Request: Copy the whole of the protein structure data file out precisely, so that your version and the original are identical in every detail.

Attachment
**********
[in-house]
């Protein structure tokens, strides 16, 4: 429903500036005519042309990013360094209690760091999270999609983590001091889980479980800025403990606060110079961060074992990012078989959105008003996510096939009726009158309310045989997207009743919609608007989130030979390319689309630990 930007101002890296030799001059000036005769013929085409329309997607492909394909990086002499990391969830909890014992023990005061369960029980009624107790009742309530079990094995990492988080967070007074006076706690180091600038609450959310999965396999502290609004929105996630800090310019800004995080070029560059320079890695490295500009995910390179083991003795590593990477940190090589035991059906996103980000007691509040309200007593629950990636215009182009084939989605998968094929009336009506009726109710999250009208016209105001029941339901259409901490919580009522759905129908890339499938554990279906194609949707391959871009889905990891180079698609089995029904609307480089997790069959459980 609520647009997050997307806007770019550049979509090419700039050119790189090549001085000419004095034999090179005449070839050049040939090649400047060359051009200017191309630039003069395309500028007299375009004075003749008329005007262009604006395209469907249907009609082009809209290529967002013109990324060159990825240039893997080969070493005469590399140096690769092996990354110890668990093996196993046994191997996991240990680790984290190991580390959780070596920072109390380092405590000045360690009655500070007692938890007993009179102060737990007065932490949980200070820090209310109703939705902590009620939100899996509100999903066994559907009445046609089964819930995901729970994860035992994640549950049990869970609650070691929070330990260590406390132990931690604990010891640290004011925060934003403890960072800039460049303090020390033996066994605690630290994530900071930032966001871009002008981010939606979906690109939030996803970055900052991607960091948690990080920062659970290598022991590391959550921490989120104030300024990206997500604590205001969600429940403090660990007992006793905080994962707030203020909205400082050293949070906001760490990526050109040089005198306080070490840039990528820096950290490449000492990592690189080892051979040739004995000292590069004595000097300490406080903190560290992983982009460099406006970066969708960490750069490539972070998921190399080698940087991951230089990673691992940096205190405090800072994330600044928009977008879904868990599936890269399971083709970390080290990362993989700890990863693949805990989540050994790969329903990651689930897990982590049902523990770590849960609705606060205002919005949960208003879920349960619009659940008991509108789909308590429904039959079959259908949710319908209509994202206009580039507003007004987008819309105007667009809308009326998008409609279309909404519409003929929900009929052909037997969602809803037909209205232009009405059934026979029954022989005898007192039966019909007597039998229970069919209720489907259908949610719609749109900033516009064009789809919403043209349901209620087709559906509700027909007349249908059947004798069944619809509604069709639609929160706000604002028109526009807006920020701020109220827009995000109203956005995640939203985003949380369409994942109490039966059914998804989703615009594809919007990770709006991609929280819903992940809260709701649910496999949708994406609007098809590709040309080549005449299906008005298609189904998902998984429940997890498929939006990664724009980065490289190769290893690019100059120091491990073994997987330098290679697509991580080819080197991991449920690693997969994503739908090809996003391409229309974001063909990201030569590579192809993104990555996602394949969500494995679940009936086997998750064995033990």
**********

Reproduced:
[in-house]
């Protein structure tokens, strides 16, 4: 429903500036005519042309990013360094209690760091999270999609983590001091889980479980800025403990606060110079961060074992990012078989959105008003996510096939009726009158309310045989997207009743919609608007989130030979390319689309630990 930007101002890296030799001059000036005769013929085409329309997607492909394909990086002499990391969830909890014992023990005061369960029980009624107790009742309530079990094995990492988080967070007074006076706690180091600038609450959310999965396999502290609004929105996630800090310019800004995080070029560059320079890695490295500009995910390179083991003795590593990477940190090589035991059906996103980000007691509040309200007593629950990636215009182009084939989605998968094929009336009506009726109710999250009208016209105001029941339901259409901490919580009522759905129908890339499938554990279906194609949707391959871009889905990891180079698609089995029904609307480089997790069959459980 609520647009997050997307806007770019550049979509090419700039050119790189090549001085000419004095034999090179005449070839050049040939090649400047060359051009200017191309630039003069395309500028007299375009004075003749008329005007262009604006395209469907249907009609082009809209290529967002013109990324060159990825240039893997080969070493005469590399140096690769092996990354110890668990093996196993046994191997996991240990680790984290190991580390959780070596920072109390380092405590000045360690009655500070007692938890007993009179102060737990007065932490949980200070820090209310109703939705902590009620939100899996509100999903066994559907009445046609089964819930995901729970994860035992994640549950049990869970609650070691929070330990260590406390132990931690604990010891640290004011925060934003403890960072800039460049303090020390033996066994605690630290994530900071930032966001871009002008981010939606979906690109939030996803970055900052991607960091948690990080920062659970290598022991590391959550921490989120104030300024990206997500604590205001969600429940403090660990007992006793905080994962707030203020909205400082050293949070906001760490990526050109040089005198306080070490840039990528820096950290490449000492990592690189080892051979040739004995000292590069004595000097300490406080903190560290992983982009460099406006970066969708960490750069490539972070998921190399080698940087991951230089990673691992940096205190405090800072994330600044928009977008879904868990599936890269399971083709970390080290990362993989700890990863693949805990989540050994790969329903990651689930897990982590049902523990770590849960609705606060205002919005949960208003879920349960619009659940008991509108789909308590429904039959079959259908949710319908209509994202206009580039507003007004987008819309105007667009809308009326998008409609279309909404519409003929929900009929052909037997969602809803037909209205232009009405059934026979029954022989005898007192039966019909007597039998229970069919209720489907259908949610719609749109900033516009064009789809919403043209349901209620087709559906509700027909007349249908059947004798069944619809509604069709639609929160706000604002028109526009807006920020701020109220827009995000109203956005995640939203985003949380369409994942109490039966059914998804989703615009594809919007990770709006991609929280819903992940809260709701649910496999949708994406609007098809590709040309080549005449299906008005298609189904998902998984429940997890498929939006990664724009980065490289190769290893690019100059120091491990073994997987330098290679697509991580080819080197991991449920690693997969994503739908090809996003391409229309974001063909990201030569590579192809993104990555996602394949969500494995679940009936086997998750064995033990």